Nicaro, Pinares de Mayari


Main commodities: Ni Co
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The Nicaro laterite Ni-Co deposit is located ~60 km to the to the west of Moa Bay, on the northern coast in eastern Cuba (#Location: 20° 36' 7"N, 75° 31' 55"W).

The deposit has a reserve of just under 60 Mt @ 1.14% Ni, 0.1% Co (in 2000). It lies adjacent to the undeveloped Pinares de Mayari resource on the western side of the main Cretaceous peridotite mass and has a resource of around 200 Mt @ 1% Ni, 0.1% Co.

The laterite nickel deposits of Cuba are developed over an ophiolite belt along the NE coast of the island. This belt represents the suture between a now fault dislocated sheet of oceanic crust, that was obducted onto the North American plate after having been transported to the NE ahead of the advancing Caribbean Plate during the late Cretaceous.

Nicaro differs from Moa Bay to the east in that it has a more varied and complex lateritic profile with more nontronitic saprolite ore having been developed. In contrast to the Moa Bay and Pinares de Mayari deposits, the main part of the serpentinite mass at Nicaro was covered during the Tertiary by carbonate sediments. This resulted in modification of the serpentinite by ground waters and the development of carbonated serpentinite, but no change in the 0.12 to 0.24% Ni content.

After the erosion of the carbonate sediments, lateritisation proceeded normally near the surface, although at greater depths the presence of carbonates in the serpentinites produced more alkaline conditions. This has been interpreted as the main influence of the development of a nontronitic zone with the bulk of the nickel ore. Iron is less well developed in this zone with <20% Fe associated with 1 to 3% Ni. No Fe or Ni accumulations are found below the nontronitic zone. Nicaro is also in a zone of well developed valleys which have eroded, transported and re-deposited laterites and saprolite which have an irregular and lensoid geometry.

Four generalised levels are defined at Nicaro, namely an upper 0 to 8 m thick dark brown iron cap laterite with ferruginous concretions and 0.5% Ni, 43% Fe; a second layer of yellow and yellow-brown ochreous laterites from 1 to 30 m thick containing zones of both ore grade 1.3% Ni, 42% Fe and non-industrial 0.8% Ni, 42% Fe; a third layer of yellow and yellow-green clay saprolites with 1.5% Ni, 16% Fe, containing soft grey-green serpentinite fragments; and a lower 0 to 40 m thick irregular band of barren soft weathered green-grey serpentinite overlying fresh bedrock.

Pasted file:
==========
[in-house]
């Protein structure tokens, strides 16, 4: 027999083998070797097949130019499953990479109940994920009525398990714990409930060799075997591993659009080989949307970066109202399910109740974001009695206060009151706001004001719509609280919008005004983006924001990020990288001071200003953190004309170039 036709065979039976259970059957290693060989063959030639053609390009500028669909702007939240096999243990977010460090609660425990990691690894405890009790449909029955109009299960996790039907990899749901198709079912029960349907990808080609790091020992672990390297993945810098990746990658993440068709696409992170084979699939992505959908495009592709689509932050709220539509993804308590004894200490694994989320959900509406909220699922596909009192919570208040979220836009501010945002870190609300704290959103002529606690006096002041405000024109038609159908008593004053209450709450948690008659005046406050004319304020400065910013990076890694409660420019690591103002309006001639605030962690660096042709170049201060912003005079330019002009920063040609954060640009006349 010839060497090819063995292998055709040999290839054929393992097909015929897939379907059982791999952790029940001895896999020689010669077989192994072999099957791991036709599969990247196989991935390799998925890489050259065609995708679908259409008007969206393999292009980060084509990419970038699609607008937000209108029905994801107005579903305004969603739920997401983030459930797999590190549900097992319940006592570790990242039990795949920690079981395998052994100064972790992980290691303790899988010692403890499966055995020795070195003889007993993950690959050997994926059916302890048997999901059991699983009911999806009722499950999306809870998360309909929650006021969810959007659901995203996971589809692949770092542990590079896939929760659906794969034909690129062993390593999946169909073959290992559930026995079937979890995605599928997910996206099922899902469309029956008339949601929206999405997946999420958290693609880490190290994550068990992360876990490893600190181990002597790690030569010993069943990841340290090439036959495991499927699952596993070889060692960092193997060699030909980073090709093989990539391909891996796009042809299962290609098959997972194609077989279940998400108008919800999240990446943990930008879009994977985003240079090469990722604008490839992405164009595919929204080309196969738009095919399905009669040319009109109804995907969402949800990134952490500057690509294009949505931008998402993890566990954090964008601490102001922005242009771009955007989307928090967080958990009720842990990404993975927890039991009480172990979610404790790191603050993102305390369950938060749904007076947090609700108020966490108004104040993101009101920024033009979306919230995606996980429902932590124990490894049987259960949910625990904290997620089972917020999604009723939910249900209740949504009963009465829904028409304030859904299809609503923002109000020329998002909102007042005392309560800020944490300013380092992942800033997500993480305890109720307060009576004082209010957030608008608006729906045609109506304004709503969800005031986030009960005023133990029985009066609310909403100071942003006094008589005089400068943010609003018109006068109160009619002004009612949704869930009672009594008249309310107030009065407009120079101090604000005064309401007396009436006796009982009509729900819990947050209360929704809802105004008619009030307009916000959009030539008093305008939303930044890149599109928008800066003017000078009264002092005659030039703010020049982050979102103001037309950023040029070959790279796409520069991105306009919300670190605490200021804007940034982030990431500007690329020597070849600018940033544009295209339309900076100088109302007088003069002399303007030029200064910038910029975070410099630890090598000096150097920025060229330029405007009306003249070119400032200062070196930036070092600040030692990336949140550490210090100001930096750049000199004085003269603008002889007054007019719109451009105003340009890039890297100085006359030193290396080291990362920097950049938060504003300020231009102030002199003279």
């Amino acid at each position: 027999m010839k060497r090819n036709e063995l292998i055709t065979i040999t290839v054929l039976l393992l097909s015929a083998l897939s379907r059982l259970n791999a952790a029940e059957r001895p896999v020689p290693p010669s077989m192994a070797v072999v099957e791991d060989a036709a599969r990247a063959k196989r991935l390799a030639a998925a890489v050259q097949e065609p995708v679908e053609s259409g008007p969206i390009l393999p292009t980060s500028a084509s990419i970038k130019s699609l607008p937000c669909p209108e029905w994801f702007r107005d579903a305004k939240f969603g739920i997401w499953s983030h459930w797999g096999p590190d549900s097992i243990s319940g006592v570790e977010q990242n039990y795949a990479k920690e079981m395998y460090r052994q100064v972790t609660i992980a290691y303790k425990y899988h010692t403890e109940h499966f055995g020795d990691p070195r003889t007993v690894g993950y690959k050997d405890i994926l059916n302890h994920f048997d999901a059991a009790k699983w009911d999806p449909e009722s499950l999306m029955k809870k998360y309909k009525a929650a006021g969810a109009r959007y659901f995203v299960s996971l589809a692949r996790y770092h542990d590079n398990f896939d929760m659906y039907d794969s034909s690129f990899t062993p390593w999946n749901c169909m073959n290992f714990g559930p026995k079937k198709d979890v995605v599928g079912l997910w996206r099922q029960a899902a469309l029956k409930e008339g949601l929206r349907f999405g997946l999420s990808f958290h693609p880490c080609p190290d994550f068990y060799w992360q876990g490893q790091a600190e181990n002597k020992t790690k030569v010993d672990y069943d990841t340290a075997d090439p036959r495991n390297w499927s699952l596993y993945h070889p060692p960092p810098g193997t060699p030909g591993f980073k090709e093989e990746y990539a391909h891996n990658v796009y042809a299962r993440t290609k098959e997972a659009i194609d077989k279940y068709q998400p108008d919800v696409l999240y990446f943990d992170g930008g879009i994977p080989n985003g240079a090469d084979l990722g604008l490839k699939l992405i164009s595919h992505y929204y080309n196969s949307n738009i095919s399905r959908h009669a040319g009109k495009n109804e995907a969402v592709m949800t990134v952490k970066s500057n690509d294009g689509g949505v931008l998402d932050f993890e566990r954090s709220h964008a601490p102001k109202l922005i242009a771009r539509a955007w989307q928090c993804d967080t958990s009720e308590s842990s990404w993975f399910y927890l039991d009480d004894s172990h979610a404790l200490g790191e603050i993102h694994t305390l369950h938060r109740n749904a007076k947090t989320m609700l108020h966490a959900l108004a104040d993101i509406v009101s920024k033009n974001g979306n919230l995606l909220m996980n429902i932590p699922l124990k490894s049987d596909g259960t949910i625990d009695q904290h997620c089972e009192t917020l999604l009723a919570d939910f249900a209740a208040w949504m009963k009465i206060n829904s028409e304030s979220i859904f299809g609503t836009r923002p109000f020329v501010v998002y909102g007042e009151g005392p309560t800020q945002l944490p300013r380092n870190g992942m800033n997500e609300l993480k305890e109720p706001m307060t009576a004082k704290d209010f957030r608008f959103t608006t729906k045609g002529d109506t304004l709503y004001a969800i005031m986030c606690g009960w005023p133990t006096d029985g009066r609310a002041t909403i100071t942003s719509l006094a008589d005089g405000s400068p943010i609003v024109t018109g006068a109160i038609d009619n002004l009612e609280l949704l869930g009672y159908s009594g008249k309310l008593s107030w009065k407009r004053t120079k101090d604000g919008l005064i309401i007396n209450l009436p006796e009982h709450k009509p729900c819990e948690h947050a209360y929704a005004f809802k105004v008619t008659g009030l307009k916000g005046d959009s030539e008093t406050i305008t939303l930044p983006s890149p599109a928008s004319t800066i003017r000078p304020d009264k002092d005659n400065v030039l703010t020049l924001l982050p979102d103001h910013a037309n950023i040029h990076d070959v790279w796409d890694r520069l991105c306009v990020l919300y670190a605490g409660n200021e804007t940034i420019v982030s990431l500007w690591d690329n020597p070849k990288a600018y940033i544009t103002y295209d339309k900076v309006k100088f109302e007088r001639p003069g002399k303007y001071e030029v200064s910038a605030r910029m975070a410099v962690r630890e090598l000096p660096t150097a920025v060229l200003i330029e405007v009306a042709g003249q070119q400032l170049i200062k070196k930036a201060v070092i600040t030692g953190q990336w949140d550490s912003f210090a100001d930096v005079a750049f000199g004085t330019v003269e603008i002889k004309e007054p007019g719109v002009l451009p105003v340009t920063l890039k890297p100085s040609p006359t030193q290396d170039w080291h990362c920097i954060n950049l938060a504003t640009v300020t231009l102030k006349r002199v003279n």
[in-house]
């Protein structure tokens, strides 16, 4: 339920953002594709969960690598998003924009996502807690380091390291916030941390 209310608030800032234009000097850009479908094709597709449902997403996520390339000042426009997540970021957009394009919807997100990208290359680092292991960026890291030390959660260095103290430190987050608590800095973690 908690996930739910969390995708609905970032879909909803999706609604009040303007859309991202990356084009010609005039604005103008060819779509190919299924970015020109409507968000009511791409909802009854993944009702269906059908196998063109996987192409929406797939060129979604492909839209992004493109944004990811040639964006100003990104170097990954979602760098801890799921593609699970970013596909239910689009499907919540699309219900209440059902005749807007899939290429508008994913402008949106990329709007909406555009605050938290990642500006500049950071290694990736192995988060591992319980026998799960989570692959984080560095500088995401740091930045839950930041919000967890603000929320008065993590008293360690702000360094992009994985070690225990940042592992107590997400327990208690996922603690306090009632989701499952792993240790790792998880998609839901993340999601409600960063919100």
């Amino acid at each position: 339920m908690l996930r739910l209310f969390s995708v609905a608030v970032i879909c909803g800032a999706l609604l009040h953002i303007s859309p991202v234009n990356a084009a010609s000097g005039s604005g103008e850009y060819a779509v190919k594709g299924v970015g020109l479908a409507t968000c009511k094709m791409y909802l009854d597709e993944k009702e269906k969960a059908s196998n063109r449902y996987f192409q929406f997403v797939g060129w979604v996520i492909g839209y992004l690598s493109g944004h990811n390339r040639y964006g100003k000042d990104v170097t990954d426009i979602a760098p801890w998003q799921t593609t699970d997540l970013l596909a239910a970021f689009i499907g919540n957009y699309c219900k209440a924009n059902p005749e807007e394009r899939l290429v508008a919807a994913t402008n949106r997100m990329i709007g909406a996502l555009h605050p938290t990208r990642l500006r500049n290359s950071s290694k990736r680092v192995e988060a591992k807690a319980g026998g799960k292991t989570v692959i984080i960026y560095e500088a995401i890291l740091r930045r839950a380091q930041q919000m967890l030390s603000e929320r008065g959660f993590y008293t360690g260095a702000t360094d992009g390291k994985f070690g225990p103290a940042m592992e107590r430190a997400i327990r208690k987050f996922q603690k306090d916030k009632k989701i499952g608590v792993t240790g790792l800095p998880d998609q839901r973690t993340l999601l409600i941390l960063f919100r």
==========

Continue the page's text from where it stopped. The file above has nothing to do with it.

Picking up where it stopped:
The most recent source geological information used to prepare this summary was dated: 2000.    
This description is a summary from published sources, the chief of which are listed below.
© Copyright Porter GeoConsultancy Pty Ltd.   Unauthorised copying, reproduction, storage or dissemination prohibited.


  References & Additional Information
   Selected References:
de Vletter D R  1955 - How Cuban Nickel ore was Formed - A Lesson in Laterite Genesis: in    Engineering and Mining Journal   v156, no. 10, pp 84-87
Habashi F  1993 - Nickel in Cuba: in Reddy R G, Weizenbach R N (Eds),  The Paul E Queneau International Symposium, Extractive Metallurgy of Copper, Nickel and Cobalt, The Minerals, Metals and Materials Society   v1 Fundamental Aspects pp 1165-1178
Linchenat A, Shirokova I  1964 - Individual Characteristics of the Nickeliferous Iron (Laterite) Deposits of the Northeastern Part of Cuba: in    Proc. 22nd International Geol. Congress, New Delhi, Sect. 14 - Laterites    pp 171-187

Porter GeoConsultancy Pty Ltd (PorterGeo) provides access to this database at no charge.   It is largely based on scientific papers and reports in the public domain, and was current when the sources consulted were published.   While PorterGeo endeavour to ensure the information was accurate at the time of compilation and subsequent updating, PorterGeo takes no responsibility what-so-ever for inaccurate or out of date data, information or interpretations.

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